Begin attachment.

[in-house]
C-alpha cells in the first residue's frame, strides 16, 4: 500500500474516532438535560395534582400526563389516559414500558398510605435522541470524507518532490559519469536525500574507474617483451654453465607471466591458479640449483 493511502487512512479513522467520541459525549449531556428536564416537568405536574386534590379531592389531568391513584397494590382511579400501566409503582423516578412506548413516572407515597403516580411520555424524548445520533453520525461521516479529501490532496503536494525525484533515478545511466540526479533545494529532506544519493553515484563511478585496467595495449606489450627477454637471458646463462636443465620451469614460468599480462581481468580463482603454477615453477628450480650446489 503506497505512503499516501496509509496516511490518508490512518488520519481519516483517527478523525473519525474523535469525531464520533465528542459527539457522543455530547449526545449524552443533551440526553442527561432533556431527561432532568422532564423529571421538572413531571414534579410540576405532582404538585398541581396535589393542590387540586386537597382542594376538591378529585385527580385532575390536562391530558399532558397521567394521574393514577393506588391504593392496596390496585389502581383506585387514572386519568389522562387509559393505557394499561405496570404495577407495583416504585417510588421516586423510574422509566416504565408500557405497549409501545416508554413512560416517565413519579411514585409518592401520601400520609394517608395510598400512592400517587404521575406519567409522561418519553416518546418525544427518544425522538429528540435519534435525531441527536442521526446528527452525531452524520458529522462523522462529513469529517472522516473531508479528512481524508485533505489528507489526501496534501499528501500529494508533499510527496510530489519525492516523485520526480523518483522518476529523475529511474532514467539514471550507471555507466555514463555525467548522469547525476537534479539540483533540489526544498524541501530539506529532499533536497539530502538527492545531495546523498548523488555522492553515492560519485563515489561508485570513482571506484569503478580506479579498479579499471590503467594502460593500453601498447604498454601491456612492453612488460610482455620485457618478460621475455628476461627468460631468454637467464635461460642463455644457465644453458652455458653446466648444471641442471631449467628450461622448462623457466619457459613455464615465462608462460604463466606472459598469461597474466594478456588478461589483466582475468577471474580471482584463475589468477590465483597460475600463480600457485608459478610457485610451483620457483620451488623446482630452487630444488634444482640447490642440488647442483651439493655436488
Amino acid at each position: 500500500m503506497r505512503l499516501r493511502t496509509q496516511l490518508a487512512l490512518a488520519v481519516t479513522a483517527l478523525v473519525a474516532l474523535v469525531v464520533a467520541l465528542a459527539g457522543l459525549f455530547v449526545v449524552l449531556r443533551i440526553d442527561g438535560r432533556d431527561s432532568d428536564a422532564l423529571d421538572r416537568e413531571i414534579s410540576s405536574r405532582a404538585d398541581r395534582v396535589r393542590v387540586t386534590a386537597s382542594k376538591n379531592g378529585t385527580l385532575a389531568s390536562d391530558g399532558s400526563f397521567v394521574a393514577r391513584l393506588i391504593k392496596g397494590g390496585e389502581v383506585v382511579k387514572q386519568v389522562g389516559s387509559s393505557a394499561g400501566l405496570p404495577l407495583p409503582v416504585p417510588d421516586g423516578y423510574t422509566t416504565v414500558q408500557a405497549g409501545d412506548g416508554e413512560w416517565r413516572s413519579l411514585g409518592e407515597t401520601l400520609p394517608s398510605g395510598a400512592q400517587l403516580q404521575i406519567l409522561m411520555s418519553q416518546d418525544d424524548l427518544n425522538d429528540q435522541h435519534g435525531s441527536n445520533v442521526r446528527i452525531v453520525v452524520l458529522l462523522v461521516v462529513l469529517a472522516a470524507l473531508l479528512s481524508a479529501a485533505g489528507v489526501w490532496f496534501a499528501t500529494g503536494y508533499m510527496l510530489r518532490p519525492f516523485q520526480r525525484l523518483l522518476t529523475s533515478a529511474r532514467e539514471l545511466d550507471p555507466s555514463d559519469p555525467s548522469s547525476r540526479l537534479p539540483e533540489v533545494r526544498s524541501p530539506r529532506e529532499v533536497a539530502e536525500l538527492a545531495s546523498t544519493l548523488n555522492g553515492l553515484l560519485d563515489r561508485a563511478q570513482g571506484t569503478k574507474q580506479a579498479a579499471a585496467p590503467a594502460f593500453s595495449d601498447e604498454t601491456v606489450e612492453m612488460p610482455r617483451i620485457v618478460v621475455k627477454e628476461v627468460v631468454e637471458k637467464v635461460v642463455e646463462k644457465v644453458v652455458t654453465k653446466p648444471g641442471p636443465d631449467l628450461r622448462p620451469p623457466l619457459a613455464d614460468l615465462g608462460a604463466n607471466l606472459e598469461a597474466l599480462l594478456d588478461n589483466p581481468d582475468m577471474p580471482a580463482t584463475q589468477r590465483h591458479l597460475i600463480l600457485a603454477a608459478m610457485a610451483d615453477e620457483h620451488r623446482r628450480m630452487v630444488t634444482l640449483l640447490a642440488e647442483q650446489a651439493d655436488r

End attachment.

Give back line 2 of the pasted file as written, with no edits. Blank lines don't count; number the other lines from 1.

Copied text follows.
C-alpha cells in the first residue's frame, strides 16, 4: 500500500474516532438535560395534582400526563389516559414500558398510605435522541470524507518532490559519469536525500574507474617483451654453465607471466591458479640449483 493511502487512512479513522467520541459525549449531556428536564416537568405536574386534590379531592389531568391513584397494590382511579400501566409503582423516578412506548413516572407515597403516580411520555424524548445520533453520525461521516479529501490532496503536494525525484533515478545511466540526479533545494529532506544519493553515484563511478585496467595495449606489450627477454637471458646463462636443465620451469614460468599480462581481468580463482603454477615453477628450480650446489 503506497505512503499516501496509509496516511490518508490512518488520519481519516483517527478523525473519525474523535469525531464520533465528542459527539457522543455530547449526545449524552443533551440526553442527561432533556431527561432532568422532564423529571421538572413531571414534579410540576405532582404538585398541581396535589393542590387540586386537597382542594376538591378529585385527580385532575390536562391530558399532558397521567394521574393514577393506588391504593392496596390496585389502581383506585387514572386519568389522562387509559393505557394499561405496570404495577407495583416504585417510588421516586423510574422509566416504565408500557405497549409501545416508554413512560416517565413519579411514585409518592401520601400520609394517608395510598400512592400517587404521575406519567409522561418519553416518546418525544427518544425522538429528540435519534435525531441527536442521526446528527452525531452524520458529522462523522462529513469529517472522516473531508479528512481524508485533505489528507489526501496534501499528501500529494508533499510527496510530489519525492516523485520526480523518483522518476529523475529511474532514467539514471550507471555507466555514463555525467548522469547525476537534479539540483533540489526544498524541501530539506529532499533536497539530502538527492545531495546523498548523488555522492553515492560519485563515489561508485570513482571506484569503478580506479579498479579499471590503467594502460593500453601498447604498454601491456612492453612488460610482455620485457618478460621475455628476461627468460631468454637467464635461460642463455644457465644453458652455458653446466648444471641442471631449467628450461622448462623457466619457459613455464615465462608462460604463466606472459598469461597474466594478456588478461589483466582475468577471474580471482584463475589468477590465483597460475600463480600457485608459478610457485610451483620457483620451488623446482630452487630444488634444482640447490642440488647442483651439493655436488